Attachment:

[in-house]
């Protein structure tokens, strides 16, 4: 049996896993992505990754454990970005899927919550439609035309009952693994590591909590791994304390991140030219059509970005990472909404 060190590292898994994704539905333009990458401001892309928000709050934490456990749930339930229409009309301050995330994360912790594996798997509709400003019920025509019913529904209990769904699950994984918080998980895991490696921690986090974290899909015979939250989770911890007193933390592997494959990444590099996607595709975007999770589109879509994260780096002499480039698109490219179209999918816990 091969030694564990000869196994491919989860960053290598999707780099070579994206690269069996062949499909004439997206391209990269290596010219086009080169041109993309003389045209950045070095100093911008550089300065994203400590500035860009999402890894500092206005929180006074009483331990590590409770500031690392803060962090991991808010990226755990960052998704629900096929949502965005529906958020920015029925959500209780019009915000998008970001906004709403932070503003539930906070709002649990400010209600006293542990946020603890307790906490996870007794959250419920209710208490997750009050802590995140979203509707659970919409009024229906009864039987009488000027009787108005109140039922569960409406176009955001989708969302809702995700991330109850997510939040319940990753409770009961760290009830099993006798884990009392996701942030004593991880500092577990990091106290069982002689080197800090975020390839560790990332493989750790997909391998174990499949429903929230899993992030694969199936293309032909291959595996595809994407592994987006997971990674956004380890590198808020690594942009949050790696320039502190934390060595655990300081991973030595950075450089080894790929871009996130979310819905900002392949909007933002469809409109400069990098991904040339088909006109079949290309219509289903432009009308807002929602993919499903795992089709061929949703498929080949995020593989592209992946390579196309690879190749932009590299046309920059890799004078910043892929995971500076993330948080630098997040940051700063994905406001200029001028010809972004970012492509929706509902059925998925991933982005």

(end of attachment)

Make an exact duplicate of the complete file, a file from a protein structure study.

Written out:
[in-house]
């Protein structure tokens, strides 16, 4: 049996896993992505990754454990970005899927919550439609035309009952693994590591909590791994304390991140030219059509970005990472909404 060190590292898994994704539905333009990458401001892309928000709050934490456990749930339930229409009309301050995330994360912790594996798997509709400003019920025509019913529904209990769904699950994984918080998980895991490696921690986090974290899909015979939250989770911890007193933390592997494959990444590099996607595709975007999770589109879509994260780096002499480039698109490219179209999918816990 091969030694564990000869196994491919989860960053290598999707780099070579994206690269069996062949499909004439997206391209990269290596010219086009080169041109993309003389045209950045070095100093911008550089300065994203400590500035860009999402890894500092206005929180006074009483331990590590409770500031690392803060962090991991808010990226755990960052998704629900096929949502965005529906958020920015029925959500209780019009915000998008970001906004709403932070503003539930906070709002649990400010209600006293542990946020603890307790906490996870007794959250419920209710208490997750009050802590995140979203509707659970919409009024229906009864039987009488000027009787108005109140039922569960409406176009955001989708969302809702995700991330109850997510939040319940990753409770009961760290009830099993006798884990009392996701942030004593991880500092577990990091106290069982002689080197800090975020390839560790990332493989750790997909391998174990499949429903929230899993992030694969199936293309032909291959595996595809994407592994987006997971990674956004380890590198808020690594942009949050790696320039502190934390060595655990300081991973030595950075450089080894790929871009996130979310819905900002392949909007933002469809409109400069990098991904040339088909006109079949290309219509289903432009009308807002929602993919499903795992089709061929949703498929080949995020593989592209992946390579196309690879190749932009590299046309920059890799004078910043892929995971500076993330948080630098997040940051700063994905406001200029001028010809972004970012492509929706509902059925998925991933982005």